Officials are trying food from their regional diets - trash that contains pizza crusts, cold French fries, and the remains of Chinese take-out. The experiment on the rats' favorite Manhattan trash recipe is being funded by that the National Institutes of Health. It allocated $1 million to finance rodent taste tests in NYC subway trash rooms. Preliminary findings: rats prefer pepperoni and chicken nuggets.

The Irrelevance of Nations

Posted Wednesday March 20, 2013 At 01:07AM . Blog, Eco Issues

Nations provide solidarity, protection, and security.  But they also produce disputes, dangers, and difficulties. The entities that are currently passing freely across national borders includes toxic heavy metals from mining operations that travel downstream as far as the waters flow; airborne pollutants from coal-fired installations that ride air currents that encircle the globe; crude oil spilled from tankers that travels up the food chain to lodge in the cells of fish that swim the seas; plastic debris that is washed from shores of one continent to arrive on the shores of another; radioactive wastes with half-lives that outlast disposal technologies intended to prevent leakage; GMO crops that escape the confines of an agricultural site by self-propagating.



While no fortification is capable of preventing endangering leakages, the futility of sealing borders is advantageous when benign and beneficial trespassers cross border patrols unimpeded.

Old Time Geology Survives

Posted Saturday March 16, 2013 At 02:44AM . Blog, Eco Issues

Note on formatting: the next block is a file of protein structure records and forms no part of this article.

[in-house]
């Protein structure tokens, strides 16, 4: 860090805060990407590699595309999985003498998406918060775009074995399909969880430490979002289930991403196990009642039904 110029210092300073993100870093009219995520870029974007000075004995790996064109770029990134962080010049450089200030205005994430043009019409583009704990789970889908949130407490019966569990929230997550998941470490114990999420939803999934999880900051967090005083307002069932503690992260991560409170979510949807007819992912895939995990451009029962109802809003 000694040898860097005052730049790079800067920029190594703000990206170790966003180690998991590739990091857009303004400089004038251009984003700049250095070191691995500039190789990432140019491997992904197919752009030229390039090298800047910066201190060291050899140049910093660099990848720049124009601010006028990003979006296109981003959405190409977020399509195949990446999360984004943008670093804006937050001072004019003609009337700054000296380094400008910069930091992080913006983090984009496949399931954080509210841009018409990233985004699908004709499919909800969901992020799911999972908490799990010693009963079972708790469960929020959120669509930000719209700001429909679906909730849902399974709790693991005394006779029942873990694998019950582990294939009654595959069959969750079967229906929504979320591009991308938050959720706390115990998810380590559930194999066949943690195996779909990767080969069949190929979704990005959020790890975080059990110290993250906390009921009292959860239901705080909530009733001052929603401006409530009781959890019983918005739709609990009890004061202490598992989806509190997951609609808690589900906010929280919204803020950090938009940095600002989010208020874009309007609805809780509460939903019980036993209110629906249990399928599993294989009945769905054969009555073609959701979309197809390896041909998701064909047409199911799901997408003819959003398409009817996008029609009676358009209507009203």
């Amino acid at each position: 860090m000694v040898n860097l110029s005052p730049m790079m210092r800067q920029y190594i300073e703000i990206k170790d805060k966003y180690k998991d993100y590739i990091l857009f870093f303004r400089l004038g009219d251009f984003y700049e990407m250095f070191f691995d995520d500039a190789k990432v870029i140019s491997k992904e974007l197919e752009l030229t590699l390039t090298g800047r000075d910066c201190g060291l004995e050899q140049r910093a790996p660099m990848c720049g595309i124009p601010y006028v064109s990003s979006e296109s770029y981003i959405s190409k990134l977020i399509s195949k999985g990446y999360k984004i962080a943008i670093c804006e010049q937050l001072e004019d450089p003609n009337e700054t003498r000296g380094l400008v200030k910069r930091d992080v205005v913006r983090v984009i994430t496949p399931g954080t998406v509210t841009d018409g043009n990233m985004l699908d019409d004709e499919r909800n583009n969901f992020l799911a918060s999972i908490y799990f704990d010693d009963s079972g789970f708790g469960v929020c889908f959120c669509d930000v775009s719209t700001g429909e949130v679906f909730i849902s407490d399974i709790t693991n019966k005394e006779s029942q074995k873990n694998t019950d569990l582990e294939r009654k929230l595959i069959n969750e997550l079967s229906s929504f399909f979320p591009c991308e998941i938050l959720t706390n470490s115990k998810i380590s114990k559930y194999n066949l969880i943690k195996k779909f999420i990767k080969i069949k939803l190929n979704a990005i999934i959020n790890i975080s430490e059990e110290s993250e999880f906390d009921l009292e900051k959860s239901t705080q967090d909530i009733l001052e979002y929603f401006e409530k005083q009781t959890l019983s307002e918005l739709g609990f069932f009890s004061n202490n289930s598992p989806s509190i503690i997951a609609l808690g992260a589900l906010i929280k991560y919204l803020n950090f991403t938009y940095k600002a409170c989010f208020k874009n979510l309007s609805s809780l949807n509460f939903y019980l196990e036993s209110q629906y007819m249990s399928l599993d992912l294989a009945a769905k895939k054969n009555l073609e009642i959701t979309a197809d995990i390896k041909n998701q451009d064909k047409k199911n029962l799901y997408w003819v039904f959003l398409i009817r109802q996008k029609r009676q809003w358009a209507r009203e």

We are culturally inclined to replace the encounters that enabled humans to survive for tens of thousands of years in favor of advanced detection gadgetry, complex analytic formulas, and sophisticated simulation programs. Our conclusions are no longer based upon experience of each entity’s unique combination of temperature, weight, texture, smell, size, and sound.

Until this week, it seemed that such intimate interactions with our planet’s animate and inanimate entities had been discarded as crude and outmoded forms of exploration. Then I read an article about mining in South Africa with the headline, “Mining Firms Discover Old-Timers Can Be Worth Their Weight in Gold”.

Environmentalism = Radicalism

Posted Saturday March 09, 2013 At 03:07AM . Blog, Eco Issues

Environmentalism does not need to engage with eco-terrorists by represent a radical culture-shifting enterprise. Even those who contribute to the movement by such humble acts ad gathering litter or planting tomatoes are disruptive forces. That is because environmental concerns for the well-being of the planet dislodge our culture's pursuit of ‘self-interest’, ‘self-fulfillment’, and ‘self-expression’.  Such entrenched attitudes currently define most peoples’ identity and establish their aspirations.